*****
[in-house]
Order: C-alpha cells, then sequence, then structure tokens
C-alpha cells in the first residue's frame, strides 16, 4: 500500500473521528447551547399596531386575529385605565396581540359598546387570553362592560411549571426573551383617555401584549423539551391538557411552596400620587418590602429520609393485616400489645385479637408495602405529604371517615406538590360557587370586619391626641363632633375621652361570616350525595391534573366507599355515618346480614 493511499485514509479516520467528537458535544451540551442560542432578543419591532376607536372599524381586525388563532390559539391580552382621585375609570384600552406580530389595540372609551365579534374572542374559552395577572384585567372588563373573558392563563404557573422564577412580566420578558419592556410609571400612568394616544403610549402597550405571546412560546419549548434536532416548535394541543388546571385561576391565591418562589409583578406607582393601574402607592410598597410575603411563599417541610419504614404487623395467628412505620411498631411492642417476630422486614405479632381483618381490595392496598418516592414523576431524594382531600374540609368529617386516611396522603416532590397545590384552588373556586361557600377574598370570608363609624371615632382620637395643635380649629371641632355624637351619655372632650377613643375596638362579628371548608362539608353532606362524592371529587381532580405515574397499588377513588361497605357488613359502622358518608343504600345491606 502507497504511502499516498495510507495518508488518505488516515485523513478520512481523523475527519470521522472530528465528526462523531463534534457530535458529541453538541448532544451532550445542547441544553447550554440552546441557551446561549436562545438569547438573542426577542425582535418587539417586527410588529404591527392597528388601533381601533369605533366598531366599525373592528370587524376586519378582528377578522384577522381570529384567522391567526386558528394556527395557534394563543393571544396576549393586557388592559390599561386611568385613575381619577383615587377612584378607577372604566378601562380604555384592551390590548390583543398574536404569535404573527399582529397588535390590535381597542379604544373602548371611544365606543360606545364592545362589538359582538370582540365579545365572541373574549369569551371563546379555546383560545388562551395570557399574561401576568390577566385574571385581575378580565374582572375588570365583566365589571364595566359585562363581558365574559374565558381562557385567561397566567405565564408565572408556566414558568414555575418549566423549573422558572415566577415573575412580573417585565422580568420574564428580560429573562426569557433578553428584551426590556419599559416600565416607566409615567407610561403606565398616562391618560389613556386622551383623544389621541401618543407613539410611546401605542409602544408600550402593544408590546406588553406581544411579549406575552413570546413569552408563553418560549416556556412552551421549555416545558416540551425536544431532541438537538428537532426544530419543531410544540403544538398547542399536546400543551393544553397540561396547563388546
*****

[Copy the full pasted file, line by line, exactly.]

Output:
[in-house]
Order: C-alpha cells, then sequence, then structure tokens
C-alpha cells in the first residue's frame, strides 16, 4: 500500500473521528447551547399596531386575529385605565396581540359598546387570553362592560411549571426573551383617555401584549423539551391538557411552596400620587418590602429520609393485616400489645385479637408495602405529604371517615406538590360557587370586619391626641363632633375621652361570616350525595391534573366507599355515618346480614 493511499485514509479516520467528537458535544451540551442560542432578543419591532376607536372599524381586525388563532390559539391580552382621585375609570384600552406580530389595540372609551365579534374572542374559552395577572384585567372588563373573558392563563404557573422564577412580566420578558419592556410609571400612568394616544403610549402597550405571546412560546419549548434536532416548535394541543388546571385561576391565591418562589409583578406607582393601574402607592410598597410575603411563599417541610419504614404487623395467628412505620411498631411492642417476630422486614405479632381483618381490595392496598418516592414523576431524594382531600374540609368529617386516611396522603416532590397545590384552588373556586361557600377574598370570608363609624371615632382620637395643635380649629371641632355624637351619655372632650377613643375596638362579628371548608362539608353532606362524592371529587381532580405515574397499588377513588361497605357488613359502622358518608343504600345491606 502507497504511502499516498495510507495518508488518505488516515485523513478520512481523523475527519470521522472530528465528526462523531463534534457530535458529541453538541448532544451532550445542547441544553447550554440552546441557551446561549436562545438569547438573542426577542425582535418587539417586527410588529404591527392597528388601533381601533369605533366598531366599525373592528370587524376586519378582528377578522384577522381570529384567522391567526386558528394556527395557534394563543393571544396576549393586557388592559390599561386611568385613575381619577383615587377612584378607577372604566378601562380604555384592551390590548390583543398574536404569535404573527399582529397588535390590535381597542379604544373602548371611544365606543360606545364592545362589538359582538370582540365579545365572541373574549369569551371563546379555546383560545388562551395570557399574561401576568390577566385574571385581575378580565374582572375588570365583566365589571364595566359585562363581558365574559374565558381562557385567561397566567405565564408565572408556566414558568414555575418549566423549573422558572415566577415573575412580573417585565422580568420574564428580560429573562426569557433578553428584551426590556419599559416600565416607566409615567407610561403606565398616562391618560389613556386622551383623544389621541401618543407613539410611546401605542409602544408600550402593544408590546406588553406581544411579549406575552413570546413569552408563553418560549416556556412552551421549555416545558416540551425536544431532541438537538428537532426544530419543531410544540403544538398547542399536546400543551393544553397540561396547563388546